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Analysis of the 's contribution to the study of sex and gender - Book Report/Review Example

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In the early years, it was seen almost universally as an act of oppression by a male patriarchal system on women: consumers of sex work were essentially rapists, and sex workers themselves were little more…
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Analysis of the books contribution to the study of sex and gender
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Download file to see previous pages New images of prostitutes began occurring: the wealthy call girl who earns masses of money, and chooses to use prostitution as a way of entering the highest of income brackets, rather than as a method of escaping poverty, for instance. Feminist scholarship began a similar move, beginning to understand sex work as something that should be a choice, and could be an exercise of agency. Though the consensus remained that forced prostitution through widespread poverty was deplorable, not all poverty was bound up in such ideas. These images of changing poverty were largely restricted to wealthy areas, however, and the understanding of poverty in less wealthy parts of the globe still consisted largely of the forced-prostitution as effort to escape from poverty. More recent scholars have begun to examine these assumptions, and create less colonial attitudes: clearly if North American or European prostitution could be an act of agency and not of desperation, it could be equally so in other parts of the world. Denis Brenna, in her work What’s Love Got to do with it: Transnational Desires and Sex Tourism in the Dominican Republic, the author essentially argues that, at least in the Dominican Republic, a large part of the sex trade fits into the sexwork-as-agency model, rather than the sexwork-as-desperation model, recognizing, however, that the Dominican represents a complex situation that is not easily modeled.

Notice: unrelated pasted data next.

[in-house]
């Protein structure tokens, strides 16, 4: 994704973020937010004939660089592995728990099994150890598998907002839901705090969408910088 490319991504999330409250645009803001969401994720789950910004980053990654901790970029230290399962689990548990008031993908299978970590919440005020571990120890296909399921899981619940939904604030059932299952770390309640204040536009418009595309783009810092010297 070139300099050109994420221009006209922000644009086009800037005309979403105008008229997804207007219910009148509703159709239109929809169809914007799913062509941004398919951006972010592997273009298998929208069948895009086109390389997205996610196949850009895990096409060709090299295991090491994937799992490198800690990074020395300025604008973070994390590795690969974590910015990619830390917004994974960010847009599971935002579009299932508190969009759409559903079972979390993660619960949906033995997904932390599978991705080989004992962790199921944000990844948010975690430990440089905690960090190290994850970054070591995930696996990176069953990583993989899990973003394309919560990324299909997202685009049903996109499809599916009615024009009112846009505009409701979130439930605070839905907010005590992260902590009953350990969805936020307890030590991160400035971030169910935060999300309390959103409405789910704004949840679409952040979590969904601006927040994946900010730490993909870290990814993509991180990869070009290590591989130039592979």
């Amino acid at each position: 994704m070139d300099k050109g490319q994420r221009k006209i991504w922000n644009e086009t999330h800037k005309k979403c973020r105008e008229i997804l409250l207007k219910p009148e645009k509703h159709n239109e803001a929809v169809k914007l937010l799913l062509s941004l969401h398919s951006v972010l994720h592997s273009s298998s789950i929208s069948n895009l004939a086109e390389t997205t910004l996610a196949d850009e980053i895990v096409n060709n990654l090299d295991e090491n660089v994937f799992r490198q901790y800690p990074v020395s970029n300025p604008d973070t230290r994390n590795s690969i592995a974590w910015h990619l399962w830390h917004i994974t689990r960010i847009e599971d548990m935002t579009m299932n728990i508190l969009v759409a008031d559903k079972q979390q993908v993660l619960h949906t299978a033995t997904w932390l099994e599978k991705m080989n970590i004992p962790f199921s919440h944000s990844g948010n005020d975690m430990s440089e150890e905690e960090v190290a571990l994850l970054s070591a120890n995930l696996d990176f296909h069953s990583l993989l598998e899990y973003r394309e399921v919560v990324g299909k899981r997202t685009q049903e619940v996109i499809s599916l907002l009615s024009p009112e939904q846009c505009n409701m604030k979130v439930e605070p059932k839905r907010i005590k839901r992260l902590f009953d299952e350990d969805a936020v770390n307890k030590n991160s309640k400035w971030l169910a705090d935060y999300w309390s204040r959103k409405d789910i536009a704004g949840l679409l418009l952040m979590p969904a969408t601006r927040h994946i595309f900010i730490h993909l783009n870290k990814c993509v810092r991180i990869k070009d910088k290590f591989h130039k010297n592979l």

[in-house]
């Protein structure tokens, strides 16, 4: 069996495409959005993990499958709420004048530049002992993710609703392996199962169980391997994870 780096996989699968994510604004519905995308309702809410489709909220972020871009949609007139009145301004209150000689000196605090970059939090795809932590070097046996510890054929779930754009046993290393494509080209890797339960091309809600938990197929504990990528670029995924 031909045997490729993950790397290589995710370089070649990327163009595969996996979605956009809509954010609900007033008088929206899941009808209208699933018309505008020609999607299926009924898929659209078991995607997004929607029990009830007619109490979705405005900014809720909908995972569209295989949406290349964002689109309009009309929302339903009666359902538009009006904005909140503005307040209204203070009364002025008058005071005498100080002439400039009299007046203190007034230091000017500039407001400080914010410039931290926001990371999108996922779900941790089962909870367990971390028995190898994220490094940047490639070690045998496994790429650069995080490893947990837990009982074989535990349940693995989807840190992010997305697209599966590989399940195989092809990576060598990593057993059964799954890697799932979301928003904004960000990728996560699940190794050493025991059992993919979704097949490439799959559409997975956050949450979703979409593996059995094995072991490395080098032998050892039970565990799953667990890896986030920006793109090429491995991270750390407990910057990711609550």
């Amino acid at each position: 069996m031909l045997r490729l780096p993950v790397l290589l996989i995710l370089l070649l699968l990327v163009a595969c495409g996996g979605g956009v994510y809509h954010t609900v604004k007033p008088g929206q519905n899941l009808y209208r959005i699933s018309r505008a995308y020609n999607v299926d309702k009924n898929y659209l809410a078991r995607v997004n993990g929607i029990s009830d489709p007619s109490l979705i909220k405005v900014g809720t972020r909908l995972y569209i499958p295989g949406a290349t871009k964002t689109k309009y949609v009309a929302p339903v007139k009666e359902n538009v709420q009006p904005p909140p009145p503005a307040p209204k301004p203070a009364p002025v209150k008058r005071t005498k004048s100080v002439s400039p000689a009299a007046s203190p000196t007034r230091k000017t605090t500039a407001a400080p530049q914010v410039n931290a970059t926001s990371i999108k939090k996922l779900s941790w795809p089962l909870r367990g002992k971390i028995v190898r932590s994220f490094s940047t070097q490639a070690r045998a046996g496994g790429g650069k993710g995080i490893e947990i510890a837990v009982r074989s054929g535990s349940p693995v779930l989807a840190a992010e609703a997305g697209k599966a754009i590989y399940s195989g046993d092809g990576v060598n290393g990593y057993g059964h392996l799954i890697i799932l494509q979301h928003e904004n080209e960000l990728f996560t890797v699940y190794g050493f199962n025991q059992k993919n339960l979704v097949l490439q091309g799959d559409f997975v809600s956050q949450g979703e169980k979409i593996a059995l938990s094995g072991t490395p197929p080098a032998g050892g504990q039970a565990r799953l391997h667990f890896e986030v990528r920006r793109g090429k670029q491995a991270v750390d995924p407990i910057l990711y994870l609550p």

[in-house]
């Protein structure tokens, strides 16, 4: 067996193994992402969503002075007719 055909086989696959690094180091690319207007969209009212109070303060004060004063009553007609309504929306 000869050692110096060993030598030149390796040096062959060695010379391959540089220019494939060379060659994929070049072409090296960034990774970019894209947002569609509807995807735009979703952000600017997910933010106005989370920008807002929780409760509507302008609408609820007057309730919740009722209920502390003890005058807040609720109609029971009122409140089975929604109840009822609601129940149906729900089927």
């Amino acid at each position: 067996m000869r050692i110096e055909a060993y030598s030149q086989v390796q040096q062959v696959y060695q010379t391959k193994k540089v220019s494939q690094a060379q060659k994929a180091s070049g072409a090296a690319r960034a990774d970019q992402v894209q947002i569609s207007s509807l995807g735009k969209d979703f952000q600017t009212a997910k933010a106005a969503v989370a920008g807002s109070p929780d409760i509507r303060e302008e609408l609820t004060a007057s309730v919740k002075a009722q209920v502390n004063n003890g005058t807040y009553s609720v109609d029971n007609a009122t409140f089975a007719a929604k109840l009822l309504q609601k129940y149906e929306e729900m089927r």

Brennan’s work first and foremost does an excellent job informing the reader of the life of a sex worker, and the lives and motivations of their clients, in Sousa, one of the sex work capitals of the Dominican Republic. It begins with a somewhat narrative approach, telling the story of a Dominican sex worker who gets rounded up by police and put in jail, so that they could charge the women the usual bribe ($42) for their release (Brennan, 2004, 3). This made one assume immediately that this book ...Download file to see next pagesRead More
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